7. General Statutes § 46b–120 (1) provides in relevant part: “ ‘Child’ means any person under eighteen years of age who has not been legally emancipated, except that (A) for purposes of delinquency matters and proceedings, ‘child’ means any person (i) under seventeen years of age who has not been legally emancipated, or (ii) seventeen years of age or older who, prior to attaining seventeen years of age, has committed a delinquent act or, subsequent to attaining seventeen years of age, (I) violates any order of the Superior Court or any condition of probation ordered by the Superior Court with respect to a delinquency proceeding, or (II) wilfully fails to appear in response to a summons under section 46b–133 or at any other court hearing in a delinquency proceeding of which the child had notice․”
8. We acknowledge that it is somewhat anomalous to conclude that, on the one hand, the failure to allege an essential fact under a statute at the outset does not deprive the court of subject matter jurisdiction over the claim, while concluding, on the other hand, that the trial court loses subject matter jurisdiction under the mootness doctrine if an event occurs during the pendency of the action that makes it impossible for the plaintiff to establish that same fact. This anomaly arises from our historic practice of treating the issue of justiciability, i.e., the court's continuing ability to grant relief, as implicating the court's subject matter jurisdiction, even though the court's inability to grant practical relief as the result of intervening circumstances does not remove a claim from the class of cases that the court is competent to decide. See, e.g., State v. T.D., 286 Conn. 353, 361, 944 A.2d 288 (2008) (mootness implicates court's subject matter jurisdiction and case becomes moot when events occur that deprive court of ability to grant relief). It is arguable that justiciability is not truly a question of subject matter jurisdiction. For example, while a court can never entertain an action when the court lacks “competence to decide the class of cases to which the action belongs”; In re Matthew F., supra, 297 Conn. at 703 (Rogers, C.J. concurring); courts are not categorically prohibited from adjudicating moot questions. See New Hartford v. Connecticut Resources Recovery Authority, 291 Conn. 502, 507, 970 A.2d 578 (2009) (discussing capable of repetition but evading review exception to mootness doctrine). Although we acknowledge that there may be reasons to conclude that mootness does not truly implicate the court's subject matter jurisdiction, we leave that question for another day.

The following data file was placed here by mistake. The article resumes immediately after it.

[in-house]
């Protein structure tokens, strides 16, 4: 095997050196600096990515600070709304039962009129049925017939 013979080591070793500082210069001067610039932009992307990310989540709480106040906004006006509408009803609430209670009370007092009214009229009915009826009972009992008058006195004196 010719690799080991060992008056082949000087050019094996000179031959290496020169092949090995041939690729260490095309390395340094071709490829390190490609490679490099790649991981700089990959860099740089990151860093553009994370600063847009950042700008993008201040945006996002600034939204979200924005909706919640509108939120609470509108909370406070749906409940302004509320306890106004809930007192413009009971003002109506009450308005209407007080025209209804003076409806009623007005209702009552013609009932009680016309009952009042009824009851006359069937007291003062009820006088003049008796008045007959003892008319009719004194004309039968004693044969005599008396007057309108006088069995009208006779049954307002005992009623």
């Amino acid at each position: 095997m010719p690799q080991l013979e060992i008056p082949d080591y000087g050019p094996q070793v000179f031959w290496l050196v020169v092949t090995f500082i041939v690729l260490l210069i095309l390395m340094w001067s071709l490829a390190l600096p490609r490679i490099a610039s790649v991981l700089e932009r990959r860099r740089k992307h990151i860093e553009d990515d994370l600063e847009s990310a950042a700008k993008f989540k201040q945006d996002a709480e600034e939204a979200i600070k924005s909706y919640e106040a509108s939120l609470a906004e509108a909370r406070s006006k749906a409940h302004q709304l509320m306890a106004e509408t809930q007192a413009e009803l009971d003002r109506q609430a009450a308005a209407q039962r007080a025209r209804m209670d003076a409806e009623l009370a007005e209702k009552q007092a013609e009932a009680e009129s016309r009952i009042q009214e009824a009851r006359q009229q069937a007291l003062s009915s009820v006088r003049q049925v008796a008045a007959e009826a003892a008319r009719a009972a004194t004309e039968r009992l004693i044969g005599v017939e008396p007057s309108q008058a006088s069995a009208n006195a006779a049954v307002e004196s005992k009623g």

9. The Appellate Court concluded that the trial court lacked subject matter jurisdiction over the petition because the petitioner “failed to establish the factual predicate required for jurisdiction under [§ 46b–129 (j) ]․” In re Jose B., supra, 125 Conn.App. at 583. We have concluded in the present case, however, that the failure to establish an essential fact for obtaining relief under that statute does not implicate the trial court's subject matter jurisdiction, but rather, implicates its statutory authority.